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From Wellspring Charitable Gardens this Week - September 14, 2023



From the Garden this Week… Italian Eggplant, Delicata Squash, Varieties of Summer Squash & Zucchini, Slicing or Lemon Cucumbers, Large Heirloom Tomatoes, Cherry & Yellow Pear Tomatoes, Sweet & Hot Peppers, Green Beans, Salad Mix, Radishes, Basil, Apples & Fig


Using Your Produce… by Julie Moreno


These late days of summer keep delivering the summer staples of tomatoes, squash and cucumbers. Enjoy them while they are here. Unlike the carrots and greens, that we can grow in the summer, we are unable (without a large, heated greenhouse) to grow summer vegetables in the winter. Soon they will be gone. I included a good recipe to use your tasty squash. This uses Parmesan cheese as a coating to make baked Italian squash rounds. It’s adapted from a recipe that used breadcrumbs, so if you were vegan, you could switch it back to use toasted breadcrumbs as a substitute for the cheese. You can serve these as an appetizer with marinara sauce or as a side dish.


Parmesan Roasted Summer Squash


1 cup finely grated Parmesan cheese

2 tablespoons of chopped fresh or

dried Italian seasoning (basil,

rosemary, thyme, parsley)

3-4 summer squash, sliced

into ½ inch rounds

2 tablespoons olive oil

1 teaspoon salt

¼ teaspoon fresh ground black pepper

½ teaspoon garlic powder


* Preheat oven to 400 °F and line a large rimmed-baking sheet with parchment paper. In a large bowl combine the squash rounds with the olive oil, salt, pepper, garlic powder. Toss to coat. Add the Parmesan cheese and herbs. Lightly toss again. In an even layer place the seasoned squash on the parchment-lined baking sheet, adding cheese-herb mixture to the top of each piece of squash. Bake for 20-25 minutes or until the squash is tender and the cheese is deeply golden.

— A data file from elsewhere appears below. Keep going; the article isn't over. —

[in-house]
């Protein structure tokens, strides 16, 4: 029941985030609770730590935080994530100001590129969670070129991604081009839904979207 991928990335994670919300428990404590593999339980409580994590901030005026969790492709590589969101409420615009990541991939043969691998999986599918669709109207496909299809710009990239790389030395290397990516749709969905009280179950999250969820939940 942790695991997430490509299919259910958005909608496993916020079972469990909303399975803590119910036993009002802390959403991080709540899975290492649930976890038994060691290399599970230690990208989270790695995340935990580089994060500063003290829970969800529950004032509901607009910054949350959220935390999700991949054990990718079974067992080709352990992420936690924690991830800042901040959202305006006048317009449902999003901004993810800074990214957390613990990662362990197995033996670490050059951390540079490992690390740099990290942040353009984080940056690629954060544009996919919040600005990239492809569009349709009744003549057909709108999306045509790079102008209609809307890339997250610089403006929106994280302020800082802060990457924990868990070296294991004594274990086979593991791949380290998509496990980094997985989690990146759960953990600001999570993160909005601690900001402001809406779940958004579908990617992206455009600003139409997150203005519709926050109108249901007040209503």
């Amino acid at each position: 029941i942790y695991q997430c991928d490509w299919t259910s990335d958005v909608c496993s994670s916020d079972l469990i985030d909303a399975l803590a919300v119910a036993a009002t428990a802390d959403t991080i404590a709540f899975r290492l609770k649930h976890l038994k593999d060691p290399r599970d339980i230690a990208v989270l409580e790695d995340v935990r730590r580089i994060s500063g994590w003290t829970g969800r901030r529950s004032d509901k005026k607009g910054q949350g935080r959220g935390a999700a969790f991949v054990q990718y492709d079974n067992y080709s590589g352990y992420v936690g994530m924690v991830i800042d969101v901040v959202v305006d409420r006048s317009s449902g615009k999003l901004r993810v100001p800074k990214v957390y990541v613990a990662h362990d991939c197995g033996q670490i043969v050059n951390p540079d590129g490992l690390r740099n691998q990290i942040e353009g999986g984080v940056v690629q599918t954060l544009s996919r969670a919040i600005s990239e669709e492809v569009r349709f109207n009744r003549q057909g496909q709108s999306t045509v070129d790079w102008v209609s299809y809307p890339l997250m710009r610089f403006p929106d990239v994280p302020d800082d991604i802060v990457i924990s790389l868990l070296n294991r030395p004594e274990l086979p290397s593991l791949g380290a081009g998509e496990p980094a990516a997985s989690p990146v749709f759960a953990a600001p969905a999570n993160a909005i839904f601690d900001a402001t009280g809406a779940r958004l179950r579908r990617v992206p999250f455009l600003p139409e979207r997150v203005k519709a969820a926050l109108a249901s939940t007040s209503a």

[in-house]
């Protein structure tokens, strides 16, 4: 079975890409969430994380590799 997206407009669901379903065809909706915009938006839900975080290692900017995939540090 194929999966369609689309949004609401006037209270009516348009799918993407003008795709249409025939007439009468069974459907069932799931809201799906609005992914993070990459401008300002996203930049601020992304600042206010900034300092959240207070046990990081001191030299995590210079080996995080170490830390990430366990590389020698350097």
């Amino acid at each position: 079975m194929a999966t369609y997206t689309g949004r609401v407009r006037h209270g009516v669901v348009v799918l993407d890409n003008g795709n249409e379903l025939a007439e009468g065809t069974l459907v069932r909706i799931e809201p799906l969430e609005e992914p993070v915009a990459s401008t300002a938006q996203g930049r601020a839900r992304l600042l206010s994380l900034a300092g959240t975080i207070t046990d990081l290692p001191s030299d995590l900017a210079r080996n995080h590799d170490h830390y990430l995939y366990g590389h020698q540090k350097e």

“Hey Friend, can you spare a clamshell?”


Wise Wendy Miller suggested we reach out to you, our subscribers, for any spare clamshell containers cluttering your pantry or crowding your kitchen cabinets. Our supply is depleted, so we thought you might have extras in your expansive stockpile that you would like to unload. You know, declutter and donate to make room for more essential resources – more IN-N-Out straws, more Taco Bell hot sauces, more Round Table red pepper packets, more McDonalds’ ketchup pouches, more Arby’s horse radish spread, more Chick-Fil-A Honey Mustard sauce, more Raley’s grocery bags, more Costco berry boxes, more Chipotle plastic spoons, more Panda Express chop sticks, and more…



More Cucumbers…


Tzatziki is a Greek yogurt sauce that is a great topping for meat, a nice substitute for ranch dressing, or a tasty dip for pita chips and carrot sticks. Try it as a sandwich spread, in a pita wrap, or on a hamburger instead or mayo. It also works as a salad dressing tossed together with lettuce and sliced tomatoes. The traditional herbs used are parsley and mint, but our basil makes a perfect substitute.


Tzatziki

1 cucumber

1 ½ cups plain Greek yogurt

2 tbs. extra-virgin olive oil

2 tbs. chopped fresh herbs

1 tbs. lemon juice

1 garlic clove, pressed or minced

½ tsp. salt


* Grate the whole cucumber on a box grater. Place the grated cucumber in a strainer and let the moisture start to drip out. Squeeze the cucumber vigorously to remove more and more water. Squeeze a handful at a time and remove it to a large mixing bowl. Add the yogurt, olive oil, herbs, lemon juice, garlic, and salt to the bowl, and stir to blend. Let the mixture rest for 5 minutes to allow the flavors to meld. Taste and add lemon juice, and/or salt, if necessary. Serve tzatziki immediately or chill for later. Leftover tzatziki keeps well, chilled, for about 4 days.